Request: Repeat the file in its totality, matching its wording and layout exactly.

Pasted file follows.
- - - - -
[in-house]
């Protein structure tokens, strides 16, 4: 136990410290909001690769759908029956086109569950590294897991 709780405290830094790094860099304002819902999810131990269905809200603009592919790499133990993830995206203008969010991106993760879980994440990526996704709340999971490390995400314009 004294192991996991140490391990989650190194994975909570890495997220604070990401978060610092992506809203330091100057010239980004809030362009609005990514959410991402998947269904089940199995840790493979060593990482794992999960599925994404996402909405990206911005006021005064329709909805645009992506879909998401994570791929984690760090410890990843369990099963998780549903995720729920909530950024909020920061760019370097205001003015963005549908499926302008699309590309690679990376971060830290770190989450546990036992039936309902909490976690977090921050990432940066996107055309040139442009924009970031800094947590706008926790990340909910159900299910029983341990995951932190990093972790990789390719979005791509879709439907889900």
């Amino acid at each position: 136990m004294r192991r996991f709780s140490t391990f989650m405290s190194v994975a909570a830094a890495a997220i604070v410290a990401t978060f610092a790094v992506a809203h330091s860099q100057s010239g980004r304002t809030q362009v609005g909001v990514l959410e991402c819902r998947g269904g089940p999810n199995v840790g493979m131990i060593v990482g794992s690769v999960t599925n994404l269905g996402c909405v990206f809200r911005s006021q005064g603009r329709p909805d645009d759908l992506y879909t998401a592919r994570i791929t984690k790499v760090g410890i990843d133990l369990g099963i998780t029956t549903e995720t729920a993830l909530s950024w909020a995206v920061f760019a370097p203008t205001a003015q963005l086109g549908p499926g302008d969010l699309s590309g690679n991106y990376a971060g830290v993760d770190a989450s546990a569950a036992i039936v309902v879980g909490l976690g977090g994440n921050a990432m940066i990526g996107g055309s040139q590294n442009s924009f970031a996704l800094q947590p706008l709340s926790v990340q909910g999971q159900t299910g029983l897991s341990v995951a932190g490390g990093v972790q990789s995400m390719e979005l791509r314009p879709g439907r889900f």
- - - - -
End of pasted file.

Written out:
[in-house]
């Protein structure tokens, strides 16, 4: 136990410290909001690769759908029956086109569950590294897991 709780405290830094790094860099304002819902999810131990269905809200603009592919790499133990993830995206203008969010991106993760879980994440990526996704709340999971490390995400314009 004294192991996991140490391990989650190194994975909570890495997220604070990401978060610092992506809203330091100057010239980004809030362009609005990514959410991402998947269904089940199995840790493979060593990482794992999960599925994404996402909405990206911005006021005064329709909805645009992506879909998401994570791929984690760090410890990843369990099963998780549903995720729920909530950024909020920061760019370097205001003015963005549908499926302008699309590309690679990376971060830290770190989450546990036992039936309902909490976690977090921050990432940066996107055309040139442009924009970031800094947590706008926790990340909910159900299910029983341990995951932190990093972790990789390719979005791509879709439907889900």
């Amino acid at each position: 136990m004294r192991r996991f709780s140490t391990f989650m405290s190194v994975a909570a830094a890495a997220i604070v410290a990401t978060f610092a790094v992506a809203h330091s860099q100057s010239g980004r304002t809030q362009v609005g909001v990514l959410e991402c819902r998947g269904g089940p999810n199995v840790g493979m131990i060593v990482g794992s690769v999960t599925n994404l269905g996402c909405v990206f809200r911005s006021q005064g603009r329709p909805d645009d759908l992506y879909t998401a592919r994570i791929t984690k790499v760090g410890i990843d133990l369990g099963i998780t029956t549903e995720t729920a993830l909530s950024w909020a995206v920061f760019a370097p203008t205001a003015q963005l086109g549908p499926g302008d969010l699309s590309g690679n991106y990376a971060g830290v993760d770190a989450s546990a569950a036992i039936v309902v879980g909490l976690g977090g994440n921050a990432m940066i990526g996107g055309s040139q590294n442009s924009f970031a996704l800094q947590p706008l709340s926790v990340q909910g999971q159900t299910g029983l897991s341990v995951a932190g490390g990093v972790q990789s995400m390719e979005l791509r314009p879709g439907r889900f």